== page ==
March 21, 2008

Review: Women Astronomers: Reaching for the Stars

Title: Women Astronomers: Reaching for the Stars
Author: Mabel Armstrong
ISBN: 0972892958
First published: 2008
This edition: 2008 (ARC)

This is another ARC I've managed to snag from LibraryThing's Early Reviewers Program. This moderately-sized book has a hideous, hideous cover---but, I think, excellent content.

This is actually the first book in a planned "Discovering Women in Science" series by Armstrong, who will be writing about women chemists next (her own field being chemistry). It's targeted towards girls in high school, perhaps specifically those studying the sciences. I'm older than those in the target demographic, but I still found it to be an enjoyable and informative read.

The format is simple. Female astronomers are profiled more or less chronologically, with a biography and highlights of important discoveries. Some are treated at greater length than others, in proportion to their discoveries and/or how much information is available. There are plenty of magazine-style inserts alongside the text talking about various astronomical terms, instruments, etc.

I was especially interested in this book because I am actually taking an astronomy course this year, in order to fulfil one of my degree requirements. I wasn't sure what to expect, but I'm really enjoying it. It's a fascinating field, and I also appreciate that we're dealing with little math but lots of pictures!

That being said, I was very impressed with the way astronomical terms, concepts, and discoveries are explained in this text. These inserts (usually relevant to the work/life of the astronomer being profiled) are clear, concise, and easy to grasp. These concepts are also well indexed--indexes being highly important in non-fiction texts! I also quite liked the timeline running at the bottom of the pages, which helped to put various lives/discoveries in historical context.

It should be noted that the ARC I read contained a number of unfortunate copy-editing goofs. I am confident, however, that they will have been found and corrected before publication.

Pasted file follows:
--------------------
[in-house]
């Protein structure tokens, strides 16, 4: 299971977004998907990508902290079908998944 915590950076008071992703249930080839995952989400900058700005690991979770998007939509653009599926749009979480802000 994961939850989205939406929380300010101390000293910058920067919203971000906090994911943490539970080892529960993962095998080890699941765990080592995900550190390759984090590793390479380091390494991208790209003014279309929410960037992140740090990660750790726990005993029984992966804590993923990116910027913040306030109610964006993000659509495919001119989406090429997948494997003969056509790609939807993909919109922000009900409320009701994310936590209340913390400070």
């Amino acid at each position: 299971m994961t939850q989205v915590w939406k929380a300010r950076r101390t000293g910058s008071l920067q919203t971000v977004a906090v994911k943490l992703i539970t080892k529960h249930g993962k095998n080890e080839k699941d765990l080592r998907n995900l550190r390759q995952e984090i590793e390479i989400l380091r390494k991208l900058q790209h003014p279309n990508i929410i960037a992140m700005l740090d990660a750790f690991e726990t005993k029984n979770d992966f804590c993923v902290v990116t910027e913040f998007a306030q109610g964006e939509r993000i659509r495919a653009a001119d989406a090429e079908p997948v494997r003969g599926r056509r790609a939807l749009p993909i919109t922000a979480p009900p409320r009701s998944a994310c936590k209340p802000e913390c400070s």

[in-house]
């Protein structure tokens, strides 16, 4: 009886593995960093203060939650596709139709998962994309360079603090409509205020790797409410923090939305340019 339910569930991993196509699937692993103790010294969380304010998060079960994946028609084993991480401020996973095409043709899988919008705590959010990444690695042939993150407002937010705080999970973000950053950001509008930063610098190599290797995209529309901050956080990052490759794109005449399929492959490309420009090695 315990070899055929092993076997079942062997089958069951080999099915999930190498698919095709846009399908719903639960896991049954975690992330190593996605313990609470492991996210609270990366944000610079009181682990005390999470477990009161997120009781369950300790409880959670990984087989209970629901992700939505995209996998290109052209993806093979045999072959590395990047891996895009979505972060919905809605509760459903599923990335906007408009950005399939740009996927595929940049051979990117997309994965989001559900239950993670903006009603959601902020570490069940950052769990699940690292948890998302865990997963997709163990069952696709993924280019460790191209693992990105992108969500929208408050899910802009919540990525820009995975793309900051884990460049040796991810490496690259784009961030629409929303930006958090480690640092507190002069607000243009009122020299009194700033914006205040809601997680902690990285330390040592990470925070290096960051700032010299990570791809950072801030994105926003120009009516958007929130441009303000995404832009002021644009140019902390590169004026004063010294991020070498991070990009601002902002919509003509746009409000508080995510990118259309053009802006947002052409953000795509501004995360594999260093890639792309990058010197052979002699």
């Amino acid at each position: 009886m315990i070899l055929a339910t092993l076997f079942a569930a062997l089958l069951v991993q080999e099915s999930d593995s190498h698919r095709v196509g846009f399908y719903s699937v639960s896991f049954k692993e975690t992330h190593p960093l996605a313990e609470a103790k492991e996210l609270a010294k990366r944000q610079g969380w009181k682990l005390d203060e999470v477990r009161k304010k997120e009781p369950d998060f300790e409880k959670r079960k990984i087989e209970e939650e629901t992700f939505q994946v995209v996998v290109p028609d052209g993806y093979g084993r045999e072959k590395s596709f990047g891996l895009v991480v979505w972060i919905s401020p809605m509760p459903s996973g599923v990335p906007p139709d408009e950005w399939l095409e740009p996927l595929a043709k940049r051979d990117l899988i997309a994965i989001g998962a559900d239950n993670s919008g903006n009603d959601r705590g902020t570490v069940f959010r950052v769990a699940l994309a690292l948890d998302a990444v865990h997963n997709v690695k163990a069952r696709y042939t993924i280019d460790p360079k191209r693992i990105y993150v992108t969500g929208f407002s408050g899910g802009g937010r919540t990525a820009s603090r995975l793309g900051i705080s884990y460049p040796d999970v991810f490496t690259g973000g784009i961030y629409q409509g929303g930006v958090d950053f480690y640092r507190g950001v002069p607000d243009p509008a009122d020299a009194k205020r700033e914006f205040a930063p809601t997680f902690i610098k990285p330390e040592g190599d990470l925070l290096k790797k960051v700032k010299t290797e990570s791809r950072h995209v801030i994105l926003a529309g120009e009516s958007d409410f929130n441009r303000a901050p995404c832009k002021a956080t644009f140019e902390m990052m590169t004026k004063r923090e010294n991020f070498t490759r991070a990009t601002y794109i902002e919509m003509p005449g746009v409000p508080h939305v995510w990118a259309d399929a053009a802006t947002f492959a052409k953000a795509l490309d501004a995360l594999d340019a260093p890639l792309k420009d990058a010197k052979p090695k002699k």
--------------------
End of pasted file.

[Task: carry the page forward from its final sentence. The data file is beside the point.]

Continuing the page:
This book is an excellent resource for those interested in astronomy, those interested in women scientists, and those interested in the history of scientific discoveries. I would highly recommend it.

2 comments:

bethany canfield said...

thanks for your comment! I am excited to find out that info, I'll have to look her up.

Oh, and how do you manage to score early reviews...I can't seem to do it!!! I have tried on Library Thing SEVERAL times and not ever gotten a book! do you have a secret you are willing to share?

shereadsbooks said...

I don't know if there's any secret to it, but this is how it's seemed to work for me:

- I have a large library (~1300 books & growing)

- My library is well organised (tagged)

- My library is eclectic -- everything from classic sci fi to children's books to cooking and gardening to mystery to bible commentary to nineteenth-century fiction... etc, etc. This means that my library is likely to come up as a "good match" for many ER books, because I already have so many genres.

- I request a lot of books! I figure your odds are pretty low if you only request the book you think you'd like the most. I request every book I am interested in, and even many I think I might be interested in. Obviously this gives me much better odds of getting a book, although I might not get the one I would have most liked.

So my advice: organise your library, tag your books, and request anything and everything you might like to read. Best of luck!